ACRU Sues Second Texas County Over Voting Roll Violations
Washington, D.C. (March 28, 2014) —- The American Civil Rights Union (ACRU) filed suit in U.S. District Court in Del Rio on Thursday against another Texas county for having more registered voters than age-eligible residents. The suit against Zavala County marks the second legal action following the ACRU’s notifying 15 Texas counties last September that they are in violation of Section 8 of the National Voter Registration Act of 1993 (Motor Voter Law).
On Jan. 27, the ACRU sued Terrell County, where more than 121 percent of citizens aged 18 and over were registered to vote in 2013.
In the Zavala complaint filed on March 27 in the U.S. District Court for the Western District of Texas, Del Rio Division, the ACRU alleges that:
“Currently, 8,623 are registered to vote in Zavala County when only 8,205 age-eligible citizens live in Zavala County. This represents an implausible registration rate of 105 percent.”
The suit notes that Zavala’s disproportionate number of registered voters has been worsening since 2008, and that the ACRU has sent multiple letters and has been in discussions with county officials for the past seven months.
The lawsuit, filed by former Justice Department Voting Section attorney J. Christian Adams, former DOJ Voting Section chief H. Christopher Coates and Texas attorney Eric Bayne on behalf of ACRU’s Texas constituents, cites Zavala for failure to conduct voter list maintenance and failure to produce records and data for public inspection.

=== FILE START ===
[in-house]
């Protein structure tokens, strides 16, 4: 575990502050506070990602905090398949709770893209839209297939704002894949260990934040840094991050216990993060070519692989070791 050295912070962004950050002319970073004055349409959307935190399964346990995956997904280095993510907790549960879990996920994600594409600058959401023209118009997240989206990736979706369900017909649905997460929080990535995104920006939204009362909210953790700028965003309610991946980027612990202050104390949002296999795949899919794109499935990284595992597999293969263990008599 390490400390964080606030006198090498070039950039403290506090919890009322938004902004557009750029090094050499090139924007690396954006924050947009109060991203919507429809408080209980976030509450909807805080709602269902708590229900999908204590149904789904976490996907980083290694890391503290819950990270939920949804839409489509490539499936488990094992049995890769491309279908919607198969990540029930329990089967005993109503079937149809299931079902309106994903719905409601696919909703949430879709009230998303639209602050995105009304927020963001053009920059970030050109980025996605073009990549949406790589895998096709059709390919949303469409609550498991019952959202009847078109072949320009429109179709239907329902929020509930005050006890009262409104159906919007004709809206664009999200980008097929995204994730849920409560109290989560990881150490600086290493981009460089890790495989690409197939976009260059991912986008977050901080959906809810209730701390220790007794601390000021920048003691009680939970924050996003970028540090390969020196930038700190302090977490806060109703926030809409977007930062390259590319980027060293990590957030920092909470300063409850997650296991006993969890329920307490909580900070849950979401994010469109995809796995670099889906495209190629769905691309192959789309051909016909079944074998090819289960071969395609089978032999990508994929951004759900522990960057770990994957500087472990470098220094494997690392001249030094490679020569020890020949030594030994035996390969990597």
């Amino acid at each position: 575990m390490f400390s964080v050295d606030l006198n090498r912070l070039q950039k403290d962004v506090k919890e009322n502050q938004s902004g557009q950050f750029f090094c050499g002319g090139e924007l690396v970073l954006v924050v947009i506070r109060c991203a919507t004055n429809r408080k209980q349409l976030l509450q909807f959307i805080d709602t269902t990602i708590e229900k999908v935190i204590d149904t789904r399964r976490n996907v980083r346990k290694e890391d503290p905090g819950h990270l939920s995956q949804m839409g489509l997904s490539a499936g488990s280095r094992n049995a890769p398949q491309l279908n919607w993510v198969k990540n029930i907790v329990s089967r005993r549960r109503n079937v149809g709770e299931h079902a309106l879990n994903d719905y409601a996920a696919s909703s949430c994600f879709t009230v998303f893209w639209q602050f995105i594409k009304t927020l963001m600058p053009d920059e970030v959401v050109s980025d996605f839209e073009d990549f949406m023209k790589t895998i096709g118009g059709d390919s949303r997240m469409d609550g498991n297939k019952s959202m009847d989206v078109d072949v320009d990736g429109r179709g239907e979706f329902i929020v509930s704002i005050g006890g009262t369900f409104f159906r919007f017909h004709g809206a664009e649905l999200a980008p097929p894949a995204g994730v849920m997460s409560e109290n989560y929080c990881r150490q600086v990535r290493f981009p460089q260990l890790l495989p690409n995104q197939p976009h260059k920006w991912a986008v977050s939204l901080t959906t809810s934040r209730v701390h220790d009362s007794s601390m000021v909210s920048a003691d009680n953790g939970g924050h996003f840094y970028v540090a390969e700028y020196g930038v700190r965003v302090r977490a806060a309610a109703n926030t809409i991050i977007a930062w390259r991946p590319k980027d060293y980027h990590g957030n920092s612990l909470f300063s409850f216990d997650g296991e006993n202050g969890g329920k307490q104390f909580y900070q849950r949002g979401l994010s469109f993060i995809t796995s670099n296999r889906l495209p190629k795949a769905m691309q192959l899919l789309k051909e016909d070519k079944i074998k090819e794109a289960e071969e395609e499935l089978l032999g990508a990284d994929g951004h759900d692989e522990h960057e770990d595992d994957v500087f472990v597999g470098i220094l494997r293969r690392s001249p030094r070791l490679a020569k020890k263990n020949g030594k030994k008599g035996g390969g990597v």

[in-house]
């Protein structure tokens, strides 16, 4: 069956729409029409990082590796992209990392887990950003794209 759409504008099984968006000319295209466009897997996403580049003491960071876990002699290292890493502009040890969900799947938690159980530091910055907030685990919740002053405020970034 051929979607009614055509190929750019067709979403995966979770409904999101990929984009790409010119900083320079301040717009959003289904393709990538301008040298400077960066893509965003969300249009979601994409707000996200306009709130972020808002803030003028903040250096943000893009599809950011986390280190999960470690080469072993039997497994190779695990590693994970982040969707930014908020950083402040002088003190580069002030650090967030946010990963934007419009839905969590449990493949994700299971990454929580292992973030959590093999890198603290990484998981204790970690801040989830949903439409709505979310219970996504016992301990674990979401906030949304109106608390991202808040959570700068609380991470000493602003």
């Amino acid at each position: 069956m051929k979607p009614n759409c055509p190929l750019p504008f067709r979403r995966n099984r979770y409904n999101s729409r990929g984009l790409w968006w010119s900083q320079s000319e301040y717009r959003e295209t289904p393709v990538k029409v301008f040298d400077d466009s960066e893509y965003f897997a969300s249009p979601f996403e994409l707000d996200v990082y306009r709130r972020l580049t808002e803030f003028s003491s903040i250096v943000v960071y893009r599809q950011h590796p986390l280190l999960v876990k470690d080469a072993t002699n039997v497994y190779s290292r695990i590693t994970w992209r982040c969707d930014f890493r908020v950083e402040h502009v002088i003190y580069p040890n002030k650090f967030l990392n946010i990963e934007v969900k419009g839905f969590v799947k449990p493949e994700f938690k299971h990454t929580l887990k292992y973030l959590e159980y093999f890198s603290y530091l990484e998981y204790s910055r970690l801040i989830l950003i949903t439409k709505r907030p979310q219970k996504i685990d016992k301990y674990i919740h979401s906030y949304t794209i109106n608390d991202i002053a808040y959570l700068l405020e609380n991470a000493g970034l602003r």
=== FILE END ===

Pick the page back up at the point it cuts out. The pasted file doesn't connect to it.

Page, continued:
“The failure of the Defendant to comply with its obligations under federal voter registration laws has undermined the confidence of Texas’ properly registered voters in the integrity of the voter registration rolls and, accordingly, in the integrity of elections held across the State of Texas,” the complaint states.
Last fall, the ACRU filed suits against two Mississippi counties —- Walthall and Jefferson Davis —- and got consent decrees in federal court stipulating that those counties will clean up their voter roll process. It was the first time a private party had successfully sued at the county level under the Motor Voter law. The Zavala case represents the fourth private enforcement action filed by the ACRU.
“We hope that the Zavala suit will result in giving the people of Texas more confidence in their election process,” said ACRU Chairman Susan A. Carleson. “There are more than 200 other counties around the nation that have similarly inflated voter rolls. It would be good if they do the right thing and clean them up before more litigation is needed.”